SAD: A Guide to Seasonal Affect Disorder
Have you ever noticed a dip in your mood around wintertime? Or notice any of your family or friends being more depressed, less enthusiastic, or having a case of the blahs around this time or season? It could be Seasonal Affect Disorder (SAD). It occurs when there is less daylight (shorter days) which is common in the northern hemisphere. Studies have shown that people living north of the equator often experience SAD symptoms and this is directly related to less exposure to Vitamin D- something sunlight provides us.
What are the symptoms of SAD?
- Feeling down or depressed with the change of the season
Most particularly felt as Fall changes to Winter.
- Feeling a lighter mood with the change of the season
Often felt as Winter changes to Spring.
- Inexplicable dysthymia
A case of the blahs- kind of like a low-grade fever you just can’t shake.
- Increased irritability
- Low Vitamin D levels
Have you had a blood test show you are low?
- Noticing improvement in mood as the days become longer
As Spring approaches, you are exposed to more sunlight.
- You respond to Vitamin D supplements
Do you notice your mood improve when taking supplements?
- Lack of motivation or interest in activities or hobbies
You typically enjoy or are motivated to participate in something but, coinciding with the change of weather or seasons, are no longer as interested or motivated.
What can you do?
- Get a physical
Rule out any other medical issues by seeing your primary care physician.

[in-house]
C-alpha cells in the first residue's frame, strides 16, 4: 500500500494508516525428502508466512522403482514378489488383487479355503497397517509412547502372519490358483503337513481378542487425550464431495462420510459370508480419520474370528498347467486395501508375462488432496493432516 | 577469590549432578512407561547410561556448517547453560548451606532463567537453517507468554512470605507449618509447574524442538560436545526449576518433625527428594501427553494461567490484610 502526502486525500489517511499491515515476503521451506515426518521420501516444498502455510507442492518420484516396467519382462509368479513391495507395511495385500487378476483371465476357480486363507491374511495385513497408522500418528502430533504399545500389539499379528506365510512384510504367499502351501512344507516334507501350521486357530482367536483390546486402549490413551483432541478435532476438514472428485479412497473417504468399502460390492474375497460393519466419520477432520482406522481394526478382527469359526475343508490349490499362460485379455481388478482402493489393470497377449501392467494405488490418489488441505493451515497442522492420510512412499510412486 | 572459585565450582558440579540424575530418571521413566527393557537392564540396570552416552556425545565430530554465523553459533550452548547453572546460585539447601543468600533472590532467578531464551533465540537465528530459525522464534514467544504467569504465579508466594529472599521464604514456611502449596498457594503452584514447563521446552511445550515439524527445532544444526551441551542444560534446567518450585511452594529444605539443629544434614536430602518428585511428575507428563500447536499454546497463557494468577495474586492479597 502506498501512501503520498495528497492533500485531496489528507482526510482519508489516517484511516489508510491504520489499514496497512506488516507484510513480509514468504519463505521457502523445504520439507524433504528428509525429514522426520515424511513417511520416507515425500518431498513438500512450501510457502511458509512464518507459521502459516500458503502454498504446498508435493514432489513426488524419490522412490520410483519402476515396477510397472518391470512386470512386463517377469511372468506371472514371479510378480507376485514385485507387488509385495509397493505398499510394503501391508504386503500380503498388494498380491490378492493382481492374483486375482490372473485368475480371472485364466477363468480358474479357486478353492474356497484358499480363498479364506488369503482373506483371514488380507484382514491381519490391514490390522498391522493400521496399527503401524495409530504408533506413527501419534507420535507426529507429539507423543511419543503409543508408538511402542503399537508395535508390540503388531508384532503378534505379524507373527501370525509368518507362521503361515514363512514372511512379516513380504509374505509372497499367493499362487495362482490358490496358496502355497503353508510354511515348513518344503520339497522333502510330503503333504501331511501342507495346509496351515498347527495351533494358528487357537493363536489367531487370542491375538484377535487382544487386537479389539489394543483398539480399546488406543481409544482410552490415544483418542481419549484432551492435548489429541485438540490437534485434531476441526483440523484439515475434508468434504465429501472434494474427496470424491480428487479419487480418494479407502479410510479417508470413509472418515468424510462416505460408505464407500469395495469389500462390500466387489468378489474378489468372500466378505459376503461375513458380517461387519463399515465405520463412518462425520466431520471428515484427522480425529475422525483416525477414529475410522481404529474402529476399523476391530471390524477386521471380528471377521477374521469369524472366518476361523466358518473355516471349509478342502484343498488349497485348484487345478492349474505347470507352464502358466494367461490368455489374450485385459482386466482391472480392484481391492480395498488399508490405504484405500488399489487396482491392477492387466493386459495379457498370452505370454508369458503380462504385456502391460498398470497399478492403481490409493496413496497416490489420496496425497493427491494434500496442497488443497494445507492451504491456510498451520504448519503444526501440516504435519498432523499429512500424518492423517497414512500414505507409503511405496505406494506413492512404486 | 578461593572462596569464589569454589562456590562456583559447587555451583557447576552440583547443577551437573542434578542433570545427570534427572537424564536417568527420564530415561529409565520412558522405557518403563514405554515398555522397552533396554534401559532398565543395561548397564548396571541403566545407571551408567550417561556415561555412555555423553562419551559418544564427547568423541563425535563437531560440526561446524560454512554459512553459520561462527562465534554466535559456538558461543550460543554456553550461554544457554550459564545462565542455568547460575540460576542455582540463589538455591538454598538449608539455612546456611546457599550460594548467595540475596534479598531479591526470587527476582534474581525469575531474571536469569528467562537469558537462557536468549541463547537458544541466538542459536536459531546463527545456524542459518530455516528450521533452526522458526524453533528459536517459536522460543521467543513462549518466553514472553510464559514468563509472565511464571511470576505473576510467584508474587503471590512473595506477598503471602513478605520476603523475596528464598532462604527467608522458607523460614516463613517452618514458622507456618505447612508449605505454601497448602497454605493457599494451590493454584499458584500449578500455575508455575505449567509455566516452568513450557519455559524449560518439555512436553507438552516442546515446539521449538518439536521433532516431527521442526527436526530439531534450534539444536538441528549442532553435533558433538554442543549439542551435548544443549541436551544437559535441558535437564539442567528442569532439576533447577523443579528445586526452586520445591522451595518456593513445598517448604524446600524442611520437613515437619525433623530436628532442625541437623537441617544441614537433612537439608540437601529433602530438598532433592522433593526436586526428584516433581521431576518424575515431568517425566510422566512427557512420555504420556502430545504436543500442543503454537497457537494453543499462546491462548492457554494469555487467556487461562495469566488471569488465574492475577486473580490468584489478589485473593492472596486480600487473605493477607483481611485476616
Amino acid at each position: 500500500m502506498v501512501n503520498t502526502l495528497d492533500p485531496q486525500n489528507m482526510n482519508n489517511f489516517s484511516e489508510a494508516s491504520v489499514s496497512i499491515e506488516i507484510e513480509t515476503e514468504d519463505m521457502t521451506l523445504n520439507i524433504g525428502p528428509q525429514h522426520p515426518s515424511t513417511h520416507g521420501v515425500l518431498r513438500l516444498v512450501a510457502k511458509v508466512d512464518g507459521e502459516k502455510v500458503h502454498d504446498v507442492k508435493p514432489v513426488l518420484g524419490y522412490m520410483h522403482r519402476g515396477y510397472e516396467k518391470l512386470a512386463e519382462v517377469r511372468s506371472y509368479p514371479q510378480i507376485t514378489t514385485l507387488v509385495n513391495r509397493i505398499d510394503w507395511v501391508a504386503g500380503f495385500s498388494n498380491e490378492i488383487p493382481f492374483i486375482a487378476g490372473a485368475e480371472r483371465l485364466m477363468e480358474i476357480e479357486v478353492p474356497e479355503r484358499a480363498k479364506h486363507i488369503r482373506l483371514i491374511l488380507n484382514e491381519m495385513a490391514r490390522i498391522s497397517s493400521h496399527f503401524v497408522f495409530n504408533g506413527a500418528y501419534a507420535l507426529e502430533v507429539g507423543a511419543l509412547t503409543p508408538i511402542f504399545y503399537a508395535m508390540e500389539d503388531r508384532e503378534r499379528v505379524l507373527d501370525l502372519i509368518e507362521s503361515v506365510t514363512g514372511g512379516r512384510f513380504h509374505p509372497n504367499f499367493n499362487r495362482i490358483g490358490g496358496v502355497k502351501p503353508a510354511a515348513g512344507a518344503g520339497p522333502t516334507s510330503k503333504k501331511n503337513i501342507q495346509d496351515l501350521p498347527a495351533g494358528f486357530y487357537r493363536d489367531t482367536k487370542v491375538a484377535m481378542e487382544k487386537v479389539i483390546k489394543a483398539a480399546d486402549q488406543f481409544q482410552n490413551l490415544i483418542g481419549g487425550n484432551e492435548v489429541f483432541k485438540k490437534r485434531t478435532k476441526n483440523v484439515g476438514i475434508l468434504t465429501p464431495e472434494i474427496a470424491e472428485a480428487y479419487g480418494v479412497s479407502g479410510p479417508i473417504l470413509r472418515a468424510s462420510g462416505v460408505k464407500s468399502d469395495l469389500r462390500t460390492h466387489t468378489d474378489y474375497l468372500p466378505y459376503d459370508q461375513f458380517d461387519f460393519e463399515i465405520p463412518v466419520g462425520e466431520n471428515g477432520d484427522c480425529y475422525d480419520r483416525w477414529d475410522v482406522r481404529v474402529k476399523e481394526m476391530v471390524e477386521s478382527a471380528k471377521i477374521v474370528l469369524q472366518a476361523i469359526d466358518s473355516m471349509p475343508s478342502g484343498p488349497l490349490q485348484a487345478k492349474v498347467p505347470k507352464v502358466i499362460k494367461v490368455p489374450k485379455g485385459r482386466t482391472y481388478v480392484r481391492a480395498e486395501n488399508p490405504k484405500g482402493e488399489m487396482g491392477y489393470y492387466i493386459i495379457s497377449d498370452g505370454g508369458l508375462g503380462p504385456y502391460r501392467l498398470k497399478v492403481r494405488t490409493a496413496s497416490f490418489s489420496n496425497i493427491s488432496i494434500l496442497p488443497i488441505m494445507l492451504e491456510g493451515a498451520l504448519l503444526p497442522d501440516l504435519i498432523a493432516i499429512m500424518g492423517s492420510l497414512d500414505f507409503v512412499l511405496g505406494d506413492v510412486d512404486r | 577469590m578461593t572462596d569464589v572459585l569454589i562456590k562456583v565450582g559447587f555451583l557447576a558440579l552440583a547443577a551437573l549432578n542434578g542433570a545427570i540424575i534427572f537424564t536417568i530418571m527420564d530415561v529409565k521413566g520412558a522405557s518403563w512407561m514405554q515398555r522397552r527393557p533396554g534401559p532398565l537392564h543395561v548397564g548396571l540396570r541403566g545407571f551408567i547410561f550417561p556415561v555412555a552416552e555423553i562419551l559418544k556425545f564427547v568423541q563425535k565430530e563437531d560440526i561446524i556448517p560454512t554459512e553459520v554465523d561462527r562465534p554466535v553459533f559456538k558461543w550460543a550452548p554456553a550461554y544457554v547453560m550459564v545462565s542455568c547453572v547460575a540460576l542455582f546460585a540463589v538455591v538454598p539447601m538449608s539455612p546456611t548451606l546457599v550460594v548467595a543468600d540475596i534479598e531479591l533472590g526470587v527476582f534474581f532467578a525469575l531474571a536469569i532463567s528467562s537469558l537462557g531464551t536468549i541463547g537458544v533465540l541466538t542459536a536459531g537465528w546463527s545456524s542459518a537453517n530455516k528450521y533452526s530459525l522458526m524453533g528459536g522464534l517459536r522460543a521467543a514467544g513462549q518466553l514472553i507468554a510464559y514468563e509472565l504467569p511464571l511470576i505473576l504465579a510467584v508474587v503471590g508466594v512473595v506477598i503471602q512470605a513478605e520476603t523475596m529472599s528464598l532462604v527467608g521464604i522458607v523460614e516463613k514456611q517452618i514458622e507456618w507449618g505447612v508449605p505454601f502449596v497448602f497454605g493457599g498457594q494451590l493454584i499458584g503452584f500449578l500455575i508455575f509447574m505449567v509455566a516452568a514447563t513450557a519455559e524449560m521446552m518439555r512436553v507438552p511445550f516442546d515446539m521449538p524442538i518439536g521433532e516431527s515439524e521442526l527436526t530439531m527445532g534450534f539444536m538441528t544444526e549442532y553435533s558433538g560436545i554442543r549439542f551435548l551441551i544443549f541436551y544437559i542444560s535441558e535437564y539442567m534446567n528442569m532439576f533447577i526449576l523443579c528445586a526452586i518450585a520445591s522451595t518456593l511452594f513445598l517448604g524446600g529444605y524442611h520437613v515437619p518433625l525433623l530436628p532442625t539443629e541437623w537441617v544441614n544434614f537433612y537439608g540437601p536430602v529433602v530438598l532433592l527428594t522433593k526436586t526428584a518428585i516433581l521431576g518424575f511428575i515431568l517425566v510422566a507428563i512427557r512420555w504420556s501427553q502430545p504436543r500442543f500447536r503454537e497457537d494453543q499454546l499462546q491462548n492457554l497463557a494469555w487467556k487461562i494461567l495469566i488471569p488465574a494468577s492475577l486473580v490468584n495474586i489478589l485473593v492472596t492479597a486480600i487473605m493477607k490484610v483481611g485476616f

- Have your Vitamin D levels tested
If below normal, take a Vitamin D supplement (with assistance of your PCP).
- Keep a log
Record your mood throughout the day for at least a week to see if there is any correlation with the time of day you feel certain ways.
- Get a “happy light”
A therapeutic blue light device can provide you the light exposure you are missing.
- Have realistic goals
If it is a dreary day, don’t try to conquer the world.
- Surround yourself with positive people
Positivity fosters postivity!
- Don’t isolate
Push yourself to be in contact with friends and family, even minimally. Something is better than nothing.
- Seek counseling
Working with a counselor can help give you real-world strategies to cope and manage your SAD.
Meghan Reitz, LCPC, NCC, has worked within the counseling profession for over 17 years. Her therapist experience includes providing individual, couples, family, group, and crisis counseling. She also speaks with companies and groups on mental health and wellness topics. Learn more about Meghan here.